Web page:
The Sacraments Part 7: Anointing Of The Sick

 

This article is the final offering in our series on the Sacraments. It is fitting then that it is devoted to the Sacrament of the Anointing of the Sick. This is the final Sacrament of the Christian community before they depart this life in search of their Heavenly reward. ‘ “By the sacred anointing of the sick and the prayer of the priests the whole Church commends those who are ill to the suffering and glorified Lord, that he may raise them up and save them. And indeed she exhorts them to contribute to the good of the People of God by freely uniting themselves to the Passion and death of Christ.”’ (CCC 1499)

From this quote we learn two things. The first element is that through this Sacrament the priests and the Church commend to Jesus Christ, the risen Lord, those who are ill so that he might welcome them into his Heavenly kingdom.

Before we discuss this Sacrament any further, we will just take a moment to look at the concept of illness, as described by the Catechism of the Catholic Church. ‘The Anointing of the Sick “is not a sacrament for those only who are at the point of death. Hence, as soon as anyone of the faithful begins to be in danger of death from sickness or old age, the fitting time for him to receive this sacrament has certainly already arrived.”’ (CCC 1514)

So then, it is fitting to say that through the Sacrament of the Anointing of the Sick those who are gravely ill through sickness or old age are commended by the Church on earth to the care of the risen Lord so that he might save them and welcome them into his Heavenly Kingdom. There is often a little confusion as to when the Sacrament of the Anointing of the Sick should be administered and at one point in the Church’s history, this Sacrament was referred to as Extreme Unction, thus placing the emphasis on the imminent death of those receiving the Sacrament.

Whilst it still remains the case that those at the point of death should receive this Sacrament, we need also be aware that those who suffer through grave illness or old age, where there is a danger of death, should also receive this Sacrament. There is no need to wait until just prior to the death of that person.

There is an additional side to this Sacrament wherein the Church encourages those who receive it, to offer their suffering in unity with the Passion of Jesus and participate, in this particular way, to the mission of the people of God. Therefore, they join with Christ in the work of salvation. Indeed, this participation in the work of salvation is one undertaken by many of the Church’s saints. Some who immediately spring to mind are St John Vianney and St Therese of Liseux and recently canonized Mary MacKillop.

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There are four main effects of the Sacrament. First of all, we receive a particular grace, through the Holy Spirit, of strengthening, peace and courage to endure the bodily affliction. This grace is meant to lead the sick person to a healing of the soul firstly, but also the body if God so wills it. We achieve union with Christ’s redemptive Passion through our suffering and thus participate in his saving work.

We receive an ecclesial grace whereby we are interceded for by the Church and the communion of saints and we in turn, contribute to the sanctification of the Church and it’s members. And finally, we are given a preparation for our final journey and are fortified so as to be prepared for the final struggles before we enter the Father’s house. (cf. CCC 1520-3)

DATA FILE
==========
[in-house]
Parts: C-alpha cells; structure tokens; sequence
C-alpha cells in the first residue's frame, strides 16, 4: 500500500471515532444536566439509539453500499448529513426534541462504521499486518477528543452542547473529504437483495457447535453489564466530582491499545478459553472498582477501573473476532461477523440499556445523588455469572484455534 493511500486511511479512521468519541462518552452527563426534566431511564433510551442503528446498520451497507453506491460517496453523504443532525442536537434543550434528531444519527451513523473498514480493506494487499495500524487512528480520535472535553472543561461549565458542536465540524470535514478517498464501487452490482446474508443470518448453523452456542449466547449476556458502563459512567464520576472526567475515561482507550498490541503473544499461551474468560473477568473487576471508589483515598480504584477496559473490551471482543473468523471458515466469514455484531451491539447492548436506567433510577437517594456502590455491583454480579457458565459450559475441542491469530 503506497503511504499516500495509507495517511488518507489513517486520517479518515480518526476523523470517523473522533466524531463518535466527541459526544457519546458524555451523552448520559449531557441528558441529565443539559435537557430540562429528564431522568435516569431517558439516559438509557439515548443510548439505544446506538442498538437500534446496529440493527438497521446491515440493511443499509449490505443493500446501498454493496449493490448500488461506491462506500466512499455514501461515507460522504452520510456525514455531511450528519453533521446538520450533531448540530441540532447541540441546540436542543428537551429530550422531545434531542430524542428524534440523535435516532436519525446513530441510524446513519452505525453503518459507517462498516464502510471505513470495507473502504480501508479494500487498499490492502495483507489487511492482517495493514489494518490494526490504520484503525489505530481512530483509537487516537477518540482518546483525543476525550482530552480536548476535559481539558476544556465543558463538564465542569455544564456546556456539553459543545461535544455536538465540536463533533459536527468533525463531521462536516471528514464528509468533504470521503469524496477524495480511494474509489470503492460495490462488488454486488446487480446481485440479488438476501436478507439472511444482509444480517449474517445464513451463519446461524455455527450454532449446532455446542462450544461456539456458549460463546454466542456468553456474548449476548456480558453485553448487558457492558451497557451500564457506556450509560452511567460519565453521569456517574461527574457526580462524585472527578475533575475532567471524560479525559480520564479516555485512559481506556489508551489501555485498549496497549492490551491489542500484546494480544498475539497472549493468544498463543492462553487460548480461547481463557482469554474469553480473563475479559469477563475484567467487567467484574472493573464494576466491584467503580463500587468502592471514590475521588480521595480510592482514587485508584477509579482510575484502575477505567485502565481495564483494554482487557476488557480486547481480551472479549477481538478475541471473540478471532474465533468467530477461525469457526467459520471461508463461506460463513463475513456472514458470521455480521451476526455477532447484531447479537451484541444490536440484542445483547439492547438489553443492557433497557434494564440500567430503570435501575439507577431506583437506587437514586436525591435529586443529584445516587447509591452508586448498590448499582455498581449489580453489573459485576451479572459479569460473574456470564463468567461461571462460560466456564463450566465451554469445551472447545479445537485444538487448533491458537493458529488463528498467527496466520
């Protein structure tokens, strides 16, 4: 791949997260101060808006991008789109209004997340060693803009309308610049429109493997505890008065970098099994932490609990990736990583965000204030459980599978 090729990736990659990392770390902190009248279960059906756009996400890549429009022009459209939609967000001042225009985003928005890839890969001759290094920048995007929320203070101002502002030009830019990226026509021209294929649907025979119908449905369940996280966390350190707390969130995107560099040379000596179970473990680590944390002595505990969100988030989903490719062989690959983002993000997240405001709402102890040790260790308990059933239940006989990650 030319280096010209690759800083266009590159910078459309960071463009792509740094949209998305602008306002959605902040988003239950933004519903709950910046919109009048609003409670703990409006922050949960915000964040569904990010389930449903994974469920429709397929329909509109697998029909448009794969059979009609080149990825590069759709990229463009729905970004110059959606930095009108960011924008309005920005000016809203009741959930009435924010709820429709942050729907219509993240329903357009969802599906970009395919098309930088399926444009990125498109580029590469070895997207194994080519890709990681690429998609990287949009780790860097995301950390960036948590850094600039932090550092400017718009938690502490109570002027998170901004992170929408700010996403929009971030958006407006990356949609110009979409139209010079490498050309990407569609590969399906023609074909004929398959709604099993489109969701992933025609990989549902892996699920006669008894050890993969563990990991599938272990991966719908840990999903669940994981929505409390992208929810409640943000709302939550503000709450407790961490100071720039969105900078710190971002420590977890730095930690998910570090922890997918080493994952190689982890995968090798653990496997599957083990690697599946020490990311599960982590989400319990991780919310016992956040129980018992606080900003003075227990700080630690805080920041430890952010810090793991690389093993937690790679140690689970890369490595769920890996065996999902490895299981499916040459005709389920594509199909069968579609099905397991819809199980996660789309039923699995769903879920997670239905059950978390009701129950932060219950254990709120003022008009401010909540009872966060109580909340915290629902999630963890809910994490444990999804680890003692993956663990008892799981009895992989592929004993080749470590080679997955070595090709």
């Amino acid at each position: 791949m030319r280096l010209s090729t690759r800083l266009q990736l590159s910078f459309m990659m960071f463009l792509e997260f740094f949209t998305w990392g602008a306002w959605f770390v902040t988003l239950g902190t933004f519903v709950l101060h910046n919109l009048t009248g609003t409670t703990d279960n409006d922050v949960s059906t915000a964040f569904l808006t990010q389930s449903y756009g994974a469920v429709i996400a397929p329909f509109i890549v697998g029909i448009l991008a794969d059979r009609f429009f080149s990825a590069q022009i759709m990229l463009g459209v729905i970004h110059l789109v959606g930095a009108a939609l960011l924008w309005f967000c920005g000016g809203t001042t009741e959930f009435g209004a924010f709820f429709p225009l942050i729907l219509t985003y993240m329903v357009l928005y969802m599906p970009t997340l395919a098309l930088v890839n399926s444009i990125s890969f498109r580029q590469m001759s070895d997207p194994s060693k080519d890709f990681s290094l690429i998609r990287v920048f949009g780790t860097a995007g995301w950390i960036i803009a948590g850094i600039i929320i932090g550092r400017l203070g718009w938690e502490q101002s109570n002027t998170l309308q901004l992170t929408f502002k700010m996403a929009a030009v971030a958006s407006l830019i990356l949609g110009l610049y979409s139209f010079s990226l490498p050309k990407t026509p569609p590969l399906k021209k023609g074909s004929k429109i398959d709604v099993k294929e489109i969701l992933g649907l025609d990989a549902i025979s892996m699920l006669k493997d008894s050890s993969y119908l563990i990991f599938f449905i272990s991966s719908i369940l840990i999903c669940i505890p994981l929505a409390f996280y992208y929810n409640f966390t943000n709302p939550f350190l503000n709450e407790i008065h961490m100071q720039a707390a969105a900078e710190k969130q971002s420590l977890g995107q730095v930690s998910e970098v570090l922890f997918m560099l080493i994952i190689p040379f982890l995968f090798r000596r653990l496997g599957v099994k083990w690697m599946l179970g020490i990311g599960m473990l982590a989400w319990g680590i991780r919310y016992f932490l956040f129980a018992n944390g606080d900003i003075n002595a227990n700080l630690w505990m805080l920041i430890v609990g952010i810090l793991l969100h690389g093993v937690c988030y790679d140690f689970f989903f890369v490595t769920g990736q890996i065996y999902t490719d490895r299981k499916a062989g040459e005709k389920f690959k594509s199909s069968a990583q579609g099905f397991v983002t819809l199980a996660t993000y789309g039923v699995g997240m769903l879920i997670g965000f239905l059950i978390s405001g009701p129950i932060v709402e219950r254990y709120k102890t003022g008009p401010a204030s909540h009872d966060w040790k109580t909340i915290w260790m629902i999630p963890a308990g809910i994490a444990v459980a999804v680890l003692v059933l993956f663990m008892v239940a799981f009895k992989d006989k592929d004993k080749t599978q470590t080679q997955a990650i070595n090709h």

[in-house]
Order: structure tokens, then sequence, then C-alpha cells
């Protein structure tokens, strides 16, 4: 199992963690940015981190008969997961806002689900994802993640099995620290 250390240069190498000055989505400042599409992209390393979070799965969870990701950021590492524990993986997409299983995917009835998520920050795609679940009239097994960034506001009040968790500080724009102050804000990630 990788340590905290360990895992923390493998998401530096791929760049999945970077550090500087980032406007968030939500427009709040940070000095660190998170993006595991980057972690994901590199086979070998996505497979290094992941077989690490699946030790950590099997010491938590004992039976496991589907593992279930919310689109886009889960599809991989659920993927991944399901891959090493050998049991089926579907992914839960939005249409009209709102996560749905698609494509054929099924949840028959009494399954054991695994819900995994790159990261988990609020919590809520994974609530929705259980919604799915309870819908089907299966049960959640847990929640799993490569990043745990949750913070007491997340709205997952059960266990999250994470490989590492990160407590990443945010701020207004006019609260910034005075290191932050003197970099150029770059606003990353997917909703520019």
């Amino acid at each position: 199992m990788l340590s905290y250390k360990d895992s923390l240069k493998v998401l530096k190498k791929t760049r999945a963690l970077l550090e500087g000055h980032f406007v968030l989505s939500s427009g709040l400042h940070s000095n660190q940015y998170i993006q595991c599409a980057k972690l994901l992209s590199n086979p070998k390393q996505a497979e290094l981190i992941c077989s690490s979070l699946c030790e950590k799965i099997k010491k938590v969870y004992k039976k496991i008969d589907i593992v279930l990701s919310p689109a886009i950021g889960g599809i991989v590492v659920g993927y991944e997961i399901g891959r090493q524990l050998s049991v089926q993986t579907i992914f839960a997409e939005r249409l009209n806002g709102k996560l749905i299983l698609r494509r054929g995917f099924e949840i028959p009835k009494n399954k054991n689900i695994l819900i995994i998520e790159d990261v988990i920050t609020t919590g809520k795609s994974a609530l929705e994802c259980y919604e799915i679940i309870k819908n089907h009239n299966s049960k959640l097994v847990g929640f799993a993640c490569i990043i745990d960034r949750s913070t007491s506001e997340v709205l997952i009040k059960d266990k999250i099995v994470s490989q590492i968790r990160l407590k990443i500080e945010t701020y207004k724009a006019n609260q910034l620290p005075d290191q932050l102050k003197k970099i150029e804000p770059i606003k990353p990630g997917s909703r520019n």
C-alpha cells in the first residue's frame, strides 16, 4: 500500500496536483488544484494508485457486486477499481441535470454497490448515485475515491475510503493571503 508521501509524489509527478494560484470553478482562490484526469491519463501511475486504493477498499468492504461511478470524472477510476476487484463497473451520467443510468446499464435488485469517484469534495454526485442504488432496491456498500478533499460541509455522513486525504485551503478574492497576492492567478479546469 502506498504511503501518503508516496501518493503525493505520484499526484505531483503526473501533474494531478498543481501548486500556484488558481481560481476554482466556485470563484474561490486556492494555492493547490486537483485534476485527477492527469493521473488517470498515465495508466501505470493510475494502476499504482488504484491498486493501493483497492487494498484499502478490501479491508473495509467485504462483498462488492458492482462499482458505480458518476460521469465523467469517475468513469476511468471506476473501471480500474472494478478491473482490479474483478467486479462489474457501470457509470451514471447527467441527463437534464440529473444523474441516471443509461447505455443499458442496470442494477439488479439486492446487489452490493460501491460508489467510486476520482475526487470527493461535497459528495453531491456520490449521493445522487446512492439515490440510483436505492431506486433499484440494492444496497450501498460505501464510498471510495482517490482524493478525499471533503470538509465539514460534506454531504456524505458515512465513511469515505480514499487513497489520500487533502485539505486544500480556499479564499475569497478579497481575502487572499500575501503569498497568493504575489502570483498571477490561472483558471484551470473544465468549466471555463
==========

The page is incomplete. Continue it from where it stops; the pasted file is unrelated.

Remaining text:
Much like the other Sacrament of Healing, Penance, the Anointing of the Sick can be administered on more than one occasion and can only be administered by priests or bishops. The Catechism explains that ‘ If a sick person who received this anointing recovers his health, he can in the case of another grave illness receive this sacrament again. If during the same illness the person’s condition becomes more serious, the sacrament may be repeated. It is fitting to receive the Anointing of the Sick just prior to a serious operation. The same holds for the elderly whose frailty becomes more pronounced.’ (CCC 1515)

The Sacrament of the Anointing is not confined to a church. It can take place at a family home or in a hospital room and so on. It can also be administered both in a group or singular situation. For instance, some parishes hold an “Anointing Mass” regularly and administer the Sacrament of the Anointing to all those present at that Mass who are ill.

Similarly to the other Sacraments, we should endeavour to be in a state of grace so as to receive the most graces from the reception of this sacrament. Therefore it is ideal, though not always possible, that we should receive the Sacrament of Confession prior to the Anointing of the Sick, and receive the Eucharist following.

‘Thus, just as the Sacraments of Baptism, Confirmation and the Eucharist form a unity called “the sacraments of Christian initiation,” so too it can be said that Penance, the Anointing of the Sick and the Eucharist as viaticum constitute at the end of Christian life “the sacraments that prepare for our heavenly homeland” or the sacraments that complete the earthly pilgrimage.’ (CCC 1524)

Viaticum – the original Latin definition is: provision for journey. Thus viaticum takes meaning here as being the necessary provision for the journey to eternal life: ‘Those who eat my flesh and drink my blood have eternal life, and I will raise them up on the last day;’ (John 6:54).

 

Filed Under: FaithSacraments

About the Author: Emily is a former ACPA award winning editor and journalist turned stay at home mum and blogger. She lives on a farm in regional NSW with her husband and their five children where she spends the time she should be doing housework reading books and writing posts.

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